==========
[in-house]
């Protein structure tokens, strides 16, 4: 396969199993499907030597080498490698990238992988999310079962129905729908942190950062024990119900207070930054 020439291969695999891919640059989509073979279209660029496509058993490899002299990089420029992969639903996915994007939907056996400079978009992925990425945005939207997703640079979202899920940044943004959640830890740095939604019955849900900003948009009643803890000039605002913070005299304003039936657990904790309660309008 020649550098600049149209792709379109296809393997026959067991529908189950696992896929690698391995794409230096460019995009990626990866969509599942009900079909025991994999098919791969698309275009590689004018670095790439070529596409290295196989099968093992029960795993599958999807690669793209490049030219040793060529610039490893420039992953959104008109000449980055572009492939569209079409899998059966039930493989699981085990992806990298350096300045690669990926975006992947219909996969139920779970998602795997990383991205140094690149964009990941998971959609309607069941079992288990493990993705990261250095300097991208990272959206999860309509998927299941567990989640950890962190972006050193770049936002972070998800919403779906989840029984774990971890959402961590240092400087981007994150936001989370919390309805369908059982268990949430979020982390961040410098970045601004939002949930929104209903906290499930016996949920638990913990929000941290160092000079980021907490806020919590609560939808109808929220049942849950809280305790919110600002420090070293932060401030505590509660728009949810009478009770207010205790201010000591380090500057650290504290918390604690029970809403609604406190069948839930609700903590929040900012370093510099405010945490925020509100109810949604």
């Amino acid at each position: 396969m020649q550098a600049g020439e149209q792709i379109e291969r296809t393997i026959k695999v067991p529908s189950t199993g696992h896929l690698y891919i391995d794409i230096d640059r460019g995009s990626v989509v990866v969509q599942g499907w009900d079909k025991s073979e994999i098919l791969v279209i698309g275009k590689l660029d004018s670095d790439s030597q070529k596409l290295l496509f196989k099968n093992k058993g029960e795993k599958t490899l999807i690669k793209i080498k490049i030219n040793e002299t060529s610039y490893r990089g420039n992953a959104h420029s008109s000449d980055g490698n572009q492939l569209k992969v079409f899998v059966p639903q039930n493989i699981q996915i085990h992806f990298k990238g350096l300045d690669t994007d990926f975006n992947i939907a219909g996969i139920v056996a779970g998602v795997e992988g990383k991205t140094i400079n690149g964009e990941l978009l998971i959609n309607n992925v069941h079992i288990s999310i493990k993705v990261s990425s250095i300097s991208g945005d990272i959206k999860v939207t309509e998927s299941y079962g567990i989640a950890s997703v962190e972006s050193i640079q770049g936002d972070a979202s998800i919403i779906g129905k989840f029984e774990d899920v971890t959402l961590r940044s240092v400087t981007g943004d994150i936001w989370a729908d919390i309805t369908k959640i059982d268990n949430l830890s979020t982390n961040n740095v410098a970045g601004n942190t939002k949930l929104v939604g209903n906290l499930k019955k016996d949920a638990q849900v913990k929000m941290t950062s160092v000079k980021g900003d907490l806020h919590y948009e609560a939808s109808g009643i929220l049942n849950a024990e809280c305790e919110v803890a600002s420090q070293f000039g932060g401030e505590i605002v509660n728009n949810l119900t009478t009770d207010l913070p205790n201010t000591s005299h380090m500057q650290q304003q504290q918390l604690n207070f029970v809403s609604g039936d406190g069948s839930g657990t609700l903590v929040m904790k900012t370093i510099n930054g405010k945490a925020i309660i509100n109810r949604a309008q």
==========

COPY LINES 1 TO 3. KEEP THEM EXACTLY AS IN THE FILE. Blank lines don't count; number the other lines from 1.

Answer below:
[in-house]
């Protein structure tokens, strides 16, 4: 396969199993499907030597080498490698990238992988999310079962129905729908942190950062024990119900207070930054 020439291969695999891919640059989509073979279209660029496509058993490899002299990089420029992969639903996915994007939907056996400079978009992925990425945005939207997703640079979202899920940044943004959640830890740095939604019955849900900003948009009643803890000039605002913070005299304003039936657990904790309660309008 020649550098600049149209792709379109296809393997026959067991529908189950696992896929690698391995794409230096460019995009990626990866969509599942009900079909025991994999098919791969698309275009590689004018670095790439070529596409290295196989099968093992029960795993599958999807690669793209490049030219040793060529610039490893420039992953959104008109000449980055572009492939569209079409899998059966039930493989699981085990992806990298350096300045690669990926975006992947219909996969139920779970998602795997990383991205140094690149964009990941998971959609309607069941079992288990493990993705990261250095300097991208990272959206999860309509998927299941567990989640950890962190972006050193770049936002972070998800919403779906989840029984774990971890959402961590240092400087981007994150936001989370919390309805369908059982268990949430979020982390961040410098970045601004939002949930929104209903906290499930016996949920638990913990929000941290160092000079980021907490806020919590609560939808109808929220049942849950809280305790919110600002420090070293932060401030505590509660728009949810009478009770207010205790201010000591380090500057650290504290918390604690029970809403609604406190069948839930609700903590929040900012370093510099405010945490925020509100109810949604």
């Amino acid at each position: 396969m020649q550098a600049g020439e149209q792709i379109e291969r296809t393997i026959k695999v067991p529908s189950t199993g696992h896929l690698y891919i391995d794409i230096d640059r460019g995009s990626v989509v990866v969509q599942g499907w009900d079909k025991s073979e994999i098919l791969v279209i698309g275009k590689l660029d004018s670095d790439s030597q070529k596409l290295l496509f196989k099968n093992k058993g029960e795993k599958t490899l999807i690669k793209i080498k490049i030219n040793e002299t060529s610039y490893r990089g420039n992953a959104h420029s008109s000449d980055g490698n572009q492939l569209k992969v079409f899998v059966p639903q039930n493989i699981q996915i085990h992806f990298k990238g350096l300045d690669t994007d990926f975006n992947i939907a219909g996969i139920v056996a779970g998602v795997e992988g990383k991205t140094i400079n690149g964009e990941l978009l998971i959609n309607n992925v069941h079992i288990s999310i493990k993705v990261s990425s250095i300097s991208g945005d990272i959206k999860v939207t309509e998927s299941y079962g567990i989640a950890s997703v962190e972006s050193i640079q770049g936002d972070a979202s998800i919403i779906g129905k989840f029984e774990d899920v971890t959402l961590r940044s240092v400087t981007g943004d994150i936001w989370a729908d919390i309805t369908k959640i059982d268990n949430l830890s979020t982390n961040n740095v410098a970045g601004n942190t939002k949930l929104v939604g209903n906290l499930k019955k016996d949920a638990q849900v913990k929000m941290t950062s160092v000079k980021g900003d907490l806020h919590y948009e609560a939808s109808g009643i929220l049942n849950a024990e809280c305790e919110v803890a600002s420090q070293f000039g932060g401030e505590i605002v509660n728009n949810l119900t009478t009770d207010l913070p205790n201010t000591s005299h380090m500057q650290q304003q504290q918390l604690n207070f029970v809403s609604g039936d406190g069948s839930g657990t609700l903590v929040m904790k900012t370093i510099n930054g405010k945490a925020i309660i509100n109810r949604a309008q």